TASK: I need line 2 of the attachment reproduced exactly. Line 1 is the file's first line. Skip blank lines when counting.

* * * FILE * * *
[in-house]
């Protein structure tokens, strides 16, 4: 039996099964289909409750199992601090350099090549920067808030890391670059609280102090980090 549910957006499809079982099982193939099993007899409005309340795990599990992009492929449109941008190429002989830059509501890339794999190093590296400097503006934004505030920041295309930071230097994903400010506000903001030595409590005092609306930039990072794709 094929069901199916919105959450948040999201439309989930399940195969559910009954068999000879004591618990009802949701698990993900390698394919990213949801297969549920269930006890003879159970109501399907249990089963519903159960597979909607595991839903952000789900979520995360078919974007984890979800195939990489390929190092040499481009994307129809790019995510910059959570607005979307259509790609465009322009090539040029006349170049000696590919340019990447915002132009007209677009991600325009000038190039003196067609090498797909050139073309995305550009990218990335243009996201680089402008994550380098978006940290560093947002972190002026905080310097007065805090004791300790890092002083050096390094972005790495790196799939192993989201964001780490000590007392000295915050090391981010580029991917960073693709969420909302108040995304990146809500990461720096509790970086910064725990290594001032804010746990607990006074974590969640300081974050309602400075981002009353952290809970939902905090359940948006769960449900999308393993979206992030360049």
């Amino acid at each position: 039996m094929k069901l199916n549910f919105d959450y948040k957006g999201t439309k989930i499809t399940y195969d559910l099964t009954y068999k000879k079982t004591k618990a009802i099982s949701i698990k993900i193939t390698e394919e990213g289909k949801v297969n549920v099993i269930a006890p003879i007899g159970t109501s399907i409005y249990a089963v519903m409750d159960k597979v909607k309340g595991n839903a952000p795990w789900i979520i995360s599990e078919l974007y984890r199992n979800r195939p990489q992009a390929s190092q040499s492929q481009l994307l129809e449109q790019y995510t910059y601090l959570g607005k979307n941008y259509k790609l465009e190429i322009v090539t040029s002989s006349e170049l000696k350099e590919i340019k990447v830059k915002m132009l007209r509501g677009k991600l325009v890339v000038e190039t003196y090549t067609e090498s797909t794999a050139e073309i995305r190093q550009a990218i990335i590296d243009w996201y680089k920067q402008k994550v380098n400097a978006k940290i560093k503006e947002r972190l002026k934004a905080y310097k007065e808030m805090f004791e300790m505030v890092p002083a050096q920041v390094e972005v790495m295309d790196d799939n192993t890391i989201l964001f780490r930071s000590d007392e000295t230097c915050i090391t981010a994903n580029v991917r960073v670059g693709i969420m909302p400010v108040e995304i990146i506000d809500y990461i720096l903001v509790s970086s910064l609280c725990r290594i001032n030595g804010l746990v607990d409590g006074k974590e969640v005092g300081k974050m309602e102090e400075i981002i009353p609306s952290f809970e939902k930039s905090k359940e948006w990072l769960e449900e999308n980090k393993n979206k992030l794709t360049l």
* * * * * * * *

């Protein structure tokens, strides 16, 4: 039996099964289909409750199992601090350099090549920067808030890391670059609280102090980090 549910957006499809079982099982193939099993007899409005309340795990599990992009492929449109941008190429002989830059509501890339794999190093590296400097503006934004505030920041295309930071230097994903400010506000903001030595409590005092609306930039990072794709 094929069901199916919105959450948040999201439309989930399940195969559910009954068999000879004591618990009802949701698990993900390698394919990213949801297969549920269930006890003879159970109501399907249990089963519903159960597979909607595991839903952000789900979520995360078919974007984890979800195939990489390929190092040499481009994307129809790019995510910059959570607005979307259509790609465009322009090539040029006349170049000696590919340019990447915002132009007209677009991600325009000038190039003196067609090498797909050139073309995305550009990218990335243009996201680089402008994550380098978006940290560093947002972190002026905080310097007065805090004791300790890092002083050096390094972005790495790196799939192993989201964001780490000590007392000295915050090391981010580029991917960073693709969420909302108040995304990146809500990461720096509790970086910064725990290594001032804010746990607990006074974590969640300081974050309602400075981002009353952290809970939902905090359940948006769960449900999308393993979206992030360049």